He also said state regulators could send a clear message to local banks and credit unions that they would not be audited for providing leniency for small businesses which are paying off loans.

For local governments, the Illinois Municipal League said financial stressors are already being felt as municipalities plan their operating budgets for the fiscal year that begins May 1.

“We're already seeing a decline in sales activity, and with the closure of restaurants and bars there is a correlating decline in revenue from just that one aspect of the retail industry,” Brad Cole, IML executive director, said in a phone call Tuesday. “But this is going to be an ongoing issue and it's not going to be just one week or two weeks.”

The IML is asking the Federal Emergency Management Agency to activate the Community Disaster Loan Program under section 417 of the Robert T. Stafford Act, which governs federal disaster response.

“This would be for any major disaster. So whether it's a natural disaster or a public health disaster, this would allow for communities to seek loans when they have seen a substantial loss in their revenues,” Cole said.

In a letter dated Monday, IML President Leon Rockingham Jr. asked Pritzker to get behind the request to FEMA.

“As mayor of the city of North Chicago, I can personally attest to the commitment of the 1,298 cities, villages and towns throughout Illinois to respond to the continued needs of our residents during this emergency,” Rockingham said. “I can also attest to the reality that municipalities throughout the state have limited resources to absorb the inevitable reduction in revenues that the economic upheaval caused by this crisis is certain to create.”

Pritzker emphasized other actions his office was taking at his Tuesday briefing as well, noting it has filed a federal waiver to expand Medicaid coverage during the pandemic and is awaiting a response. He also said his administration is working with the federal government to ease eligibility requirements for food assistance in programs.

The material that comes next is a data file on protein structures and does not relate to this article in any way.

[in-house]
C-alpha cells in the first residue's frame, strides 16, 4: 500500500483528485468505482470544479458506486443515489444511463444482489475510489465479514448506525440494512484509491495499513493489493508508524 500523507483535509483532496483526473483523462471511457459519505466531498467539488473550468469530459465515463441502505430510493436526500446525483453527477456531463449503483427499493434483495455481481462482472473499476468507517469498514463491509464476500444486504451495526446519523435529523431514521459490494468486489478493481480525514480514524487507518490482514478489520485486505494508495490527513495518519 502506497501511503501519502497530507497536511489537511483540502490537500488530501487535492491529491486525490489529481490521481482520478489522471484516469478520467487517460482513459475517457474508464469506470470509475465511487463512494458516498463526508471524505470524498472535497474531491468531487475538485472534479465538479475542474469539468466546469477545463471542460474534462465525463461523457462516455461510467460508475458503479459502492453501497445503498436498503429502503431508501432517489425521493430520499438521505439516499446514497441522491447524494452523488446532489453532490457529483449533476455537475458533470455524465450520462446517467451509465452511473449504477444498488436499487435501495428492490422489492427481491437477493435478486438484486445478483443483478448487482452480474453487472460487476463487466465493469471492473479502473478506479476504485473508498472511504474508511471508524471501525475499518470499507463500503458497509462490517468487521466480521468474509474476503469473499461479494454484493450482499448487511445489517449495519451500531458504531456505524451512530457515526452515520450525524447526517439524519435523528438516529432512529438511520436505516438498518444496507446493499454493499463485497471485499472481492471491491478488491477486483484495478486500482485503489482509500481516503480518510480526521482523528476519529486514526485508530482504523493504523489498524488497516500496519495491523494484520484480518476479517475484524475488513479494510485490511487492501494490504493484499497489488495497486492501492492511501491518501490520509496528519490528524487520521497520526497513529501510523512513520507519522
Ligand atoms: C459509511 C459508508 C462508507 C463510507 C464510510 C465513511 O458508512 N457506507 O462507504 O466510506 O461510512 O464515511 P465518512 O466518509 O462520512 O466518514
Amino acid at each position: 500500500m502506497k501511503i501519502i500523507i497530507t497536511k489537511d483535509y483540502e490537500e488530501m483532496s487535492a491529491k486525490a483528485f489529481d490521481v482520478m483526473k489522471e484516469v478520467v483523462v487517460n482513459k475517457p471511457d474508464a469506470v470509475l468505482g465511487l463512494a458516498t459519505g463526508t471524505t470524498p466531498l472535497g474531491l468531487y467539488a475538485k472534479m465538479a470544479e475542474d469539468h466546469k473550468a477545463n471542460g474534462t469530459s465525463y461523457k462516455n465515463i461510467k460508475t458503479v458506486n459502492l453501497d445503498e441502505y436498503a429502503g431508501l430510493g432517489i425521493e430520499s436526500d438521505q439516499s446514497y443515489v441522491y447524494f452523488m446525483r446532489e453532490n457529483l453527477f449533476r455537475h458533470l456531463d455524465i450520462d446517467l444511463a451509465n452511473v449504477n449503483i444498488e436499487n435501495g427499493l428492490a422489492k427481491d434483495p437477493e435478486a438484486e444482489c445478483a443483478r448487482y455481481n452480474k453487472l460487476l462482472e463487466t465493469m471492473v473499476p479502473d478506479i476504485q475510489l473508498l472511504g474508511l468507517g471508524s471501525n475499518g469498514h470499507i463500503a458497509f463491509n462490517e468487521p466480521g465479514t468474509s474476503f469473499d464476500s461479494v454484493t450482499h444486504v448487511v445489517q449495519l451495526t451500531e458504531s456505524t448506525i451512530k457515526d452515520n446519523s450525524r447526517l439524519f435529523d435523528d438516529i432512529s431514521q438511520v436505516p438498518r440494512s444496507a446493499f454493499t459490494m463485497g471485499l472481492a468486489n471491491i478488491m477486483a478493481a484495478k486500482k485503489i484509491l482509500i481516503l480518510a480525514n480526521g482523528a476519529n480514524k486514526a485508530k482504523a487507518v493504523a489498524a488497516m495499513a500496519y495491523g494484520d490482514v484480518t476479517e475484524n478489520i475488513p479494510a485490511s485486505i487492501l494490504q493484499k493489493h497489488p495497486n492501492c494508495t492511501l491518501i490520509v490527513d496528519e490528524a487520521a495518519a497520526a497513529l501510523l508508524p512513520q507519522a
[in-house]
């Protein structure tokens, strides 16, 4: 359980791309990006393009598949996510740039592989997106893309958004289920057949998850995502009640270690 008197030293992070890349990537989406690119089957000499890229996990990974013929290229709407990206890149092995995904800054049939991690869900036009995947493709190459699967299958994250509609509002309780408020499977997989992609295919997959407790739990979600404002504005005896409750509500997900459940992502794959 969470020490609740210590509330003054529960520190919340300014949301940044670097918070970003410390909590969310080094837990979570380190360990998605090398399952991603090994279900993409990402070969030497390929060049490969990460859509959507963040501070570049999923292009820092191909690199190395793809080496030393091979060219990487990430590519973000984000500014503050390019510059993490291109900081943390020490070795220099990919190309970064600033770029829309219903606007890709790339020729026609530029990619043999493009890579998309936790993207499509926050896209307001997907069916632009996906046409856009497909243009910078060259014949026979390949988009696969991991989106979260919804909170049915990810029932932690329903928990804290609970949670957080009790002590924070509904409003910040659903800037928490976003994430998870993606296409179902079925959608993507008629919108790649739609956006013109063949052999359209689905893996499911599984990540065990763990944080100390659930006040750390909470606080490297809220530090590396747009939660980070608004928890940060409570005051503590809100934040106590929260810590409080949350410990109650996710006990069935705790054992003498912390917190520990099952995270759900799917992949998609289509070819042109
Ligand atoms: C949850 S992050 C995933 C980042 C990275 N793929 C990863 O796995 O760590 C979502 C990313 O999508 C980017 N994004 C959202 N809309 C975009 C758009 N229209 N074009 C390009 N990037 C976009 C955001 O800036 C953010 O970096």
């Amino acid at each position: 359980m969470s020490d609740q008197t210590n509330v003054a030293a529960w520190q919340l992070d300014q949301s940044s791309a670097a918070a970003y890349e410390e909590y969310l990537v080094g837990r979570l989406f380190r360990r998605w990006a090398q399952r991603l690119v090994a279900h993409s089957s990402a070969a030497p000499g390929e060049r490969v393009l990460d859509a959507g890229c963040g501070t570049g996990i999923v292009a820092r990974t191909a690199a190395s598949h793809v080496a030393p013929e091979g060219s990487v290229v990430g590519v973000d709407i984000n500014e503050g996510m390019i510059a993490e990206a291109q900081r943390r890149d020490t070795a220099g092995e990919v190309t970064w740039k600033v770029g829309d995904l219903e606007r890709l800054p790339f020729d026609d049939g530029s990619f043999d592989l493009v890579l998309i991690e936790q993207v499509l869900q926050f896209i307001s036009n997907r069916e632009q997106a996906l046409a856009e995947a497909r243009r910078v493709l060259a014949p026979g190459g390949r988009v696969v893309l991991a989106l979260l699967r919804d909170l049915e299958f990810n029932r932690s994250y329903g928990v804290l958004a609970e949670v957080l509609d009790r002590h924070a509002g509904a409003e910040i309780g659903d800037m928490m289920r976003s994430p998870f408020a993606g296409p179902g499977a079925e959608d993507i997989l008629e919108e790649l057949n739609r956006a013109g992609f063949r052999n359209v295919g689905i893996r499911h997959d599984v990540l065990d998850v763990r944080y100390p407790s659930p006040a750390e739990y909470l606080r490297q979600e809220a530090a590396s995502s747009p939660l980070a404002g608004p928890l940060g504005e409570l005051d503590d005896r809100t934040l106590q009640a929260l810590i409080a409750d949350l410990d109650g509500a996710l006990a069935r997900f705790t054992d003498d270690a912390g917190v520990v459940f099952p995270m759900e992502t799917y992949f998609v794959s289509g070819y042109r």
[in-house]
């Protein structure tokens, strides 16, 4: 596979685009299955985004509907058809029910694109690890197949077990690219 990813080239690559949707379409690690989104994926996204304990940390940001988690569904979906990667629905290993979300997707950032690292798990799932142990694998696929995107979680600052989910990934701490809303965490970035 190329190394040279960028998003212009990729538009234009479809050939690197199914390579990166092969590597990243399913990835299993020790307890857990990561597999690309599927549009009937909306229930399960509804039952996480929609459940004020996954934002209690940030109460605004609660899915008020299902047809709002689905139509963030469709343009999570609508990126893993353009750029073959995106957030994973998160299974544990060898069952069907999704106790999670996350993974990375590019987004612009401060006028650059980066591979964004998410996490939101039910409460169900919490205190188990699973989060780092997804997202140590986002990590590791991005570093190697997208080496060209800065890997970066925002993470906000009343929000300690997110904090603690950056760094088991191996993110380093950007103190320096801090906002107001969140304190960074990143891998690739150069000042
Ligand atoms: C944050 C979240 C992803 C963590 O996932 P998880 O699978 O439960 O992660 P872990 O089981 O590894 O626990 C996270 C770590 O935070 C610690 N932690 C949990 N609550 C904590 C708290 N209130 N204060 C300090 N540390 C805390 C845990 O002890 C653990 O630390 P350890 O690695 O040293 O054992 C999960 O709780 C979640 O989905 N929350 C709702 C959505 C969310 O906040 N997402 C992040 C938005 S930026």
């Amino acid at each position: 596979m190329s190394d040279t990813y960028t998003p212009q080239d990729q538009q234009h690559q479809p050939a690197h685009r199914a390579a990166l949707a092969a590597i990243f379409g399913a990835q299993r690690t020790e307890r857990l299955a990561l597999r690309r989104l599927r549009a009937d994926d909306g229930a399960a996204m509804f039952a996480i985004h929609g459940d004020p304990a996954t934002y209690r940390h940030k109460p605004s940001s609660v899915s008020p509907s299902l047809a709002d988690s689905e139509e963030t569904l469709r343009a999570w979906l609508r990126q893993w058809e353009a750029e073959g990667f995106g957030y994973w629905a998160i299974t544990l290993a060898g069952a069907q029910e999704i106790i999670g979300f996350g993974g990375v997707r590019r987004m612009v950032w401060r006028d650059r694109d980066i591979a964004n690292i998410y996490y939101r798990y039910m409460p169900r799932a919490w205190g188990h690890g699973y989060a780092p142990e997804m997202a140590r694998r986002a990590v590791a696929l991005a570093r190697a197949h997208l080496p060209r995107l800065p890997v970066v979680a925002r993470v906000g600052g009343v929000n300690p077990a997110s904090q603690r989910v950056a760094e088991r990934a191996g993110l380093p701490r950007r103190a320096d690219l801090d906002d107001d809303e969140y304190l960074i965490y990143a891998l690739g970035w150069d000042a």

He noted the Illinois Commerce Commission has urged investor-owned, regulated utility companies to halt service disconnections and suspend late fees, and he said Tuesday that “most utilities” have agreed to do so.

The Pritzker administration has also suspended a one-week waiting period for unemployment benefits for those who have lost jobs due to COVID-19’s economic impact. His office said he is also working with the state’s congressional leaders to “push the Trump administration” to increase the length of unemployment benefits beyond 26 weeks.

Maisch, however, said the state and federal governments need to get on the same page when it comes to paid sick leave.

“It seems to me that the paid leave issue should be one federal standard across the board, and then the states can get out, should be removed from that process,” Maisch said.

Maisch said the U.S. Chamber of Commerce is working to oppose any federal action on paid leave that would require small businesses to pay employees up front only to be reimbursed through tax credits.

Jerry Nowicki

Jerry NowickiJerry Nowicki

Jerry has more than five years of experience in and around state government and nearly 10 years of experience in news. He grew up in south suburban Evergreen Park and received a bachelor’s degree from Illinois State University and a master’s degree online from Purdue University.